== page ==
He has relatable problems too, like his supermodel ex-wife fighting for custody of their son Kevin, because she’s rich and famous, and can actually afford to take care of him. On the other hand, Maxwell is a cynical and egotistical misogynist, but he’s also a world-weary FBI agent who has lost his partner, and knows first-hand that the gears of government move slowly because half of them are broken. His mouth writes cheques his body can’t cash, but that’s because he sees himself as a tough guy who despises chaos. He’s far more aggressive than Ralph, and originally planned on using the super-suit to defeat Russia and win the Cold War. Each episode depended on Ralph and Maxwell getting past their differences and work together. Like many science fiction series that flop in the ratings, a core group of fans had developed during its syndication and, in 1986, the principal cast reunited for a feature-length pilot movie commissioned by NBC entitled The Greatest American Heroine.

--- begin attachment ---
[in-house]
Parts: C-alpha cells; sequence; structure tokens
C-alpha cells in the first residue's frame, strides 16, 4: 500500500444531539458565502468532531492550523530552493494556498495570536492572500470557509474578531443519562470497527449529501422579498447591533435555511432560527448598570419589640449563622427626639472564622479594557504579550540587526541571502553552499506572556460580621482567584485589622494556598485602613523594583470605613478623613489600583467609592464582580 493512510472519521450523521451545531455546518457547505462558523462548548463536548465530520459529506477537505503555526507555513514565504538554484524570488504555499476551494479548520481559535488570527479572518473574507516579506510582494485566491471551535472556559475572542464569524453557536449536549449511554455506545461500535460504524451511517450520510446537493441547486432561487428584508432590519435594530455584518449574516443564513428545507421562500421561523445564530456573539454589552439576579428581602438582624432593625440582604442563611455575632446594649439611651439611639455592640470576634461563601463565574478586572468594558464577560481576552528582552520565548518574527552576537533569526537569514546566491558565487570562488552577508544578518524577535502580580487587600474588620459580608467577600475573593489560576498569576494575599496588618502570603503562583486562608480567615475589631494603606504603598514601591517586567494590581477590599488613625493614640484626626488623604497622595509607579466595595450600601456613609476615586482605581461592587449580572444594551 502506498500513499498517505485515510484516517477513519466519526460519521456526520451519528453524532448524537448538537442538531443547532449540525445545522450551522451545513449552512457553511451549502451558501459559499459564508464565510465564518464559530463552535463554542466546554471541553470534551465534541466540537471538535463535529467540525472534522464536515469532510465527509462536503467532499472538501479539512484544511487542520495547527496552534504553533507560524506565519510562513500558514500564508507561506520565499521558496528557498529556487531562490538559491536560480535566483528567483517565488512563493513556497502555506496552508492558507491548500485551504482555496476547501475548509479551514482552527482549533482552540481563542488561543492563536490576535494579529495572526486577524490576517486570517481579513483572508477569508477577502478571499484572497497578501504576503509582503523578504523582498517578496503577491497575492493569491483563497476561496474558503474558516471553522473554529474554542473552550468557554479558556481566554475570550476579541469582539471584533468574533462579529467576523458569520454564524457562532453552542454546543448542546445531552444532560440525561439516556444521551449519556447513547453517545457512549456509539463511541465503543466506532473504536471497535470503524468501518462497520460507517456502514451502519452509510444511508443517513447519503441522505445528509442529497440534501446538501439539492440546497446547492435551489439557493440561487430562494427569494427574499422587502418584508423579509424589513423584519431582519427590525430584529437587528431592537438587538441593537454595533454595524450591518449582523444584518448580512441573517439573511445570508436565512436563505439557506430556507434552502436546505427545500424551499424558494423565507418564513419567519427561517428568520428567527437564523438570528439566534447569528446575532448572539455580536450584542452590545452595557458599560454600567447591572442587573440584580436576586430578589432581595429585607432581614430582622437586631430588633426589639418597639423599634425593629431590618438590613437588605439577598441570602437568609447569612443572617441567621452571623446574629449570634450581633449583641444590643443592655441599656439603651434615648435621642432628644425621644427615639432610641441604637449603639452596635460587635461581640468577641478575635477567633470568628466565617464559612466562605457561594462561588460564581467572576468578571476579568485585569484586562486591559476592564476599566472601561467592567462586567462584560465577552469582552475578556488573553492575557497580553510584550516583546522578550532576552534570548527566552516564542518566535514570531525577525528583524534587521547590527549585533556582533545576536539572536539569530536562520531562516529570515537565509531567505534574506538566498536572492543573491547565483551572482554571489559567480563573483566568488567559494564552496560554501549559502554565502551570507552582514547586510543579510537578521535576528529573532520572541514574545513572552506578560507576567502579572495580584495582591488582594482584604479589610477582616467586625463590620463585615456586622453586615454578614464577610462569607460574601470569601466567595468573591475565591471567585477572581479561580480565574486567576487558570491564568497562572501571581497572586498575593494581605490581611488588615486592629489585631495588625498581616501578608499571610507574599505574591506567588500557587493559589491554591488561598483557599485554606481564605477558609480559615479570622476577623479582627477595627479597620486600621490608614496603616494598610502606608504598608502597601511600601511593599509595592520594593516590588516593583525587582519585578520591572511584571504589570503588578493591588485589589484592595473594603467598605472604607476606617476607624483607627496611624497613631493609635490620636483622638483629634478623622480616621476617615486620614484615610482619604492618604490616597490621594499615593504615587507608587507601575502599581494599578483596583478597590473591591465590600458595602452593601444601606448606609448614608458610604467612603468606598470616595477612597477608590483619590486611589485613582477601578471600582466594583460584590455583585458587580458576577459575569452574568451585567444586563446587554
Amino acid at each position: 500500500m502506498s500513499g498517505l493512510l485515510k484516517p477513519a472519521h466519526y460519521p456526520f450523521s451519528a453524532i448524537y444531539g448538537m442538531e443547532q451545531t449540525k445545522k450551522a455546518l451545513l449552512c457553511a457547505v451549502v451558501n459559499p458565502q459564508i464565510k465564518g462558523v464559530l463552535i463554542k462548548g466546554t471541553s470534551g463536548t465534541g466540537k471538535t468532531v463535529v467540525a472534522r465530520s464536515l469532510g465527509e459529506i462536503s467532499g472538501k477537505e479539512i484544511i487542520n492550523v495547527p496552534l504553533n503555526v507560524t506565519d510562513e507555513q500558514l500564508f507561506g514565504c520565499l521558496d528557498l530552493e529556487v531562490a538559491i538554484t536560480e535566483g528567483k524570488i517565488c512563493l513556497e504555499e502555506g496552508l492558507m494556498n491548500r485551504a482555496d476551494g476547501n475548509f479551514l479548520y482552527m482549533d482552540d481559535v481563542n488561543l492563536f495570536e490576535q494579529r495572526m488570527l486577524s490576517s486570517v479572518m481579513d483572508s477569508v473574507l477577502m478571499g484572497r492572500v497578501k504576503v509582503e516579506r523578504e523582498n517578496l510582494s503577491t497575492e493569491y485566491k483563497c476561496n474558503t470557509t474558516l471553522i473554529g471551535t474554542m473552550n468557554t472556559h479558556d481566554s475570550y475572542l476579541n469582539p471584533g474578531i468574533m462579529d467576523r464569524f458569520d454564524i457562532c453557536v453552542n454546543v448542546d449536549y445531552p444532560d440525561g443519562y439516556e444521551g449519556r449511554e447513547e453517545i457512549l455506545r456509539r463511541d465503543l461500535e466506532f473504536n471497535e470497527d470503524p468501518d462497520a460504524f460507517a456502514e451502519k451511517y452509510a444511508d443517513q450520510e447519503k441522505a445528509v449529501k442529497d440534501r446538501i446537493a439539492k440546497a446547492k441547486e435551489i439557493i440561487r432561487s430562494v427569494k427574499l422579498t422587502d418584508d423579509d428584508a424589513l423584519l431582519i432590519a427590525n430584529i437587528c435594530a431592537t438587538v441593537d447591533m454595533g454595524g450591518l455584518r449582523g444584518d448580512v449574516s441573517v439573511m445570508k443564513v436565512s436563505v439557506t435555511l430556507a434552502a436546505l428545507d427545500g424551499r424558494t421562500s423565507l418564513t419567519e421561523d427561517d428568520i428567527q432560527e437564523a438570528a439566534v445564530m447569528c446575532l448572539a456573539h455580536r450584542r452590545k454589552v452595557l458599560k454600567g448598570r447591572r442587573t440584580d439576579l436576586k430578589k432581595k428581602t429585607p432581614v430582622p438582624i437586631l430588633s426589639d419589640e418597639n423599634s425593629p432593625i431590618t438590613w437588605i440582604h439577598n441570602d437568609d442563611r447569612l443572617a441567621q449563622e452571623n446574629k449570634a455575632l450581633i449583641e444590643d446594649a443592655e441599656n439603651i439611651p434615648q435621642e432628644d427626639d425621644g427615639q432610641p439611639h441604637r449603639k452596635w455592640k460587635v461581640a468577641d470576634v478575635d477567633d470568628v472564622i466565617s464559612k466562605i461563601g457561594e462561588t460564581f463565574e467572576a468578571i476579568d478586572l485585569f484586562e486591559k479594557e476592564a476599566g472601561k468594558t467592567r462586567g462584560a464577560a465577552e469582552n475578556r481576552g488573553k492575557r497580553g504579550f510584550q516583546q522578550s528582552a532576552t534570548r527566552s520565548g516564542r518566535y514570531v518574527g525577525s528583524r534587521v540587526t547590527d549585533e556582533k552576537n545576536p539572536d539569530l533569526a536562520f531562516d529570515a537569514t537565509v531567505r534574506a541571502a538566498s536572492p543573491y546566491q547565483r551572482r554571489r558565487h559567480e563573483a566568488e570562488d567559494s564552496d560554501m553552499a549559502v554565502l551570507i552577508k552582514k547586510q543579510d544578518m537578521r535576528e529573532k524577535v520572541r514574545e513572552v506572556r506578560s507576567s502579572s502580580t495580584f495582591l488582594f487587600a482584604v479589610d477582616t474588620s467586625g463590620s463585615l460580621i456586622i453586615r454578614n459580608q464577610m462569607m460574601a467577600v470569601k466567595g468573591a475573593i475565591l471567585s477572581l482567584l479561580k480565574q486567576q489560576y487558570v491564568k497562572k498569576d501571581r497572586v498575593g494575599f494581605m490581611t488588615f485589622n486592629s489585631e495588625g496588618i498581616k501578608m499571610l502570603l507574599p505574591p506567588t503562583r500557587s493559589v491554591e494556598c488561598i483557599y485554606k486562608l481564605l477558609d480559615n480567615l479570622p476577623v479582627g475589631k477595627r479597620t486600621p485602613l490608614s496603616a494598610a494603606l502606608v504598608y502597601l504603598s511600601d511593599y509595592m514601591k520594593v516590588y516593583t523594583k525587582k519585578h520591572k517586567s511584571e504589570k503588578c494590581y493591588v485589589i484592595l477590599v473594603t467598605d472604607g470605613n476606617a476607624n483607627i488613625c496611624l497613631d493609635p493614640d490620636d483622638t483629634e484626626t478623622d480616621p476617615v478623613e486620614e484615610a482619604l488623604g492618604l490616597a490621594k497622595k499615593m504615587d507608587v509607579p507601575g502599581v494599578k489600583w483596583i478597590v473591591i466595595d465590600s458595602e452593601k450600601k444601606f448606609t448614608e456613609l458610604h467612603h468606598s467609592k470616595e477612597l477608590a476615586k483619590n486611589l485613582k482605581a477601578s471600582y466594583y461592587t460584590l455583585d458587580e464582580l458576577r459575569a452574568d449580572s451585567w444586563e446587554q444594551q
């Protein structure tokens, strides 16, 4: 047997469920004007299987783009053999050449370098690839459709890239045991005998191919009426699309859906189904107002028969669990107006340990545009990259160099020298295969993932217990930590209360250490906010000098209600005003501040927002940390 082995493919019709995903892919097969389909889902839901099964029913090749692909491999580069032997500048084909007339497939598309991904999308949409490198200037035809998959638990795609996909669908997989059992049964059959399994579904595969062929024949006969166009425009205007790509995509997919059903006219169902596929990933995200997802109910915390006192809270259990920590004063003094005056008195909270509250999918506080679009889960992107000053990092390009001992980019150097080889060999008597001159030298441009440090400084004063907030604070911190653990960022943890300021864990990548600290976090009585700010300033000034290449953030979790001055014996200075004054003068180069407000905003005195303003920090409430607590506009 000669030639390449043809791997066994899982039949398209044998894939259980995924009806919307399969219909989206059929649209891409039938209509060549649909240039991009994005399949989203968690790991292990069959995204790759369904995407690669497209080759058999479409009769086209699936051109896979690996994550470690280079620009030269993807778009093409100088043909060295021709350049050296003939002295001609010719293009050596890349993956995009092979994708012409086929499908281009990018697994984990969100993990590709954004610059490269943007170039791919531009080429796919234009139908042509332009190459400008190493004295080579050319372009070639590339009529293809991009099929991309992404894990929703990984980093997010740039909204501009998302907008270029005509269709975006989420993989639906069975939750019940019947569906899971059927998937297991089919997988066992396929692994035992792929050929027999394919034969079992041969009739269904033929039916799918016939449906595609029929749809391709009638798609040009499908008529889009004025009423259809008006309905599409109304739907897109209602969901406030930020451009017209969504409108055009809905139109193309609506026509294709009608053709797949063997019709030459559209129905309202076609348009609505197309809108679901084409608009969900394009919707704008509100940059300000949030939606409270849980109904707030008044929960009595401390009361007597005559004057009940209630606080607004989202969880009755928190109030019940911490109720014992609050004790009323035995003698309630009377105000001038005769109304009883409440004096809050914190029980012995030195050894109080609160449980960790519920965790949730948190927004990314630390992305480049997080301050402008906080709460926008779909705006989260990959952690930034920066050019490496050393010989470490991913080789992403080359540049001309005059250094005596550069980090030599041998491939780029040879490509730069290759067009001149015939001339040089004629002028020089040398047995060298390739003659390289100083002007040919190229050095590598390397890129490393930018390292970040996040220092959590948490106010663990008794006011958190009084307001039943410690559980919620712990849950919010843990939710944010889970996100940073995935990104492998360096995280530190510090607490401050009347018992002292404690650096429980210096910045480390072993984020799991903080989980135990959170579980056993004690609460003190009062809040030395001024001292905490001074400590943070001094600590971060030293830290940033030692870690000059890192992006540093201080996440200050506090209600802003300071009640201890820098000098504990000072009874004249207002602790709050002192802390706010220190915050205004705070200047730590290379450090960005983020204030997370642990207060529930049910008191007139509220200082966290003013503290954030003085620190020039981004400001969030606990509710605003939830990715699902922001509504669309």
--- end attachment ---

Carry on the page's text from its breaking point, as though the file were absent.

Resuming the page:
Taking place several years after the final episode, Ralph is now a celebrity after revealing his secret identity, which displeases the extraterrestrials who gave him the super-suit. The aliens order Ralph to find a new hero and, once the transfer is made, all memory of Ralph’s exploits will be forgotten. Agent Maxwell begins researching people with desired hero qualities, while Ralph meets a young lady named Holly Hathaway (Mary Ellen Stuart), a school teacher and foster mother with a passion for the environment and lost kittens. Later Maxwell, Pam and Ralph meet in the desert, where Ralph informs his friends about Holly. Maxwell reacts crudely to having work with a ‘skirt’ just as Holly flies in wearing a new version of the suit especially made for her, and she promises to assist Maxwell any way she can. The original trio say their final farewells, and Holly accidentally pulls the door off Maxwell’s car. Holly learns how to use the suit with Maxwell’s guidance, while the pair try to develop a working relationship.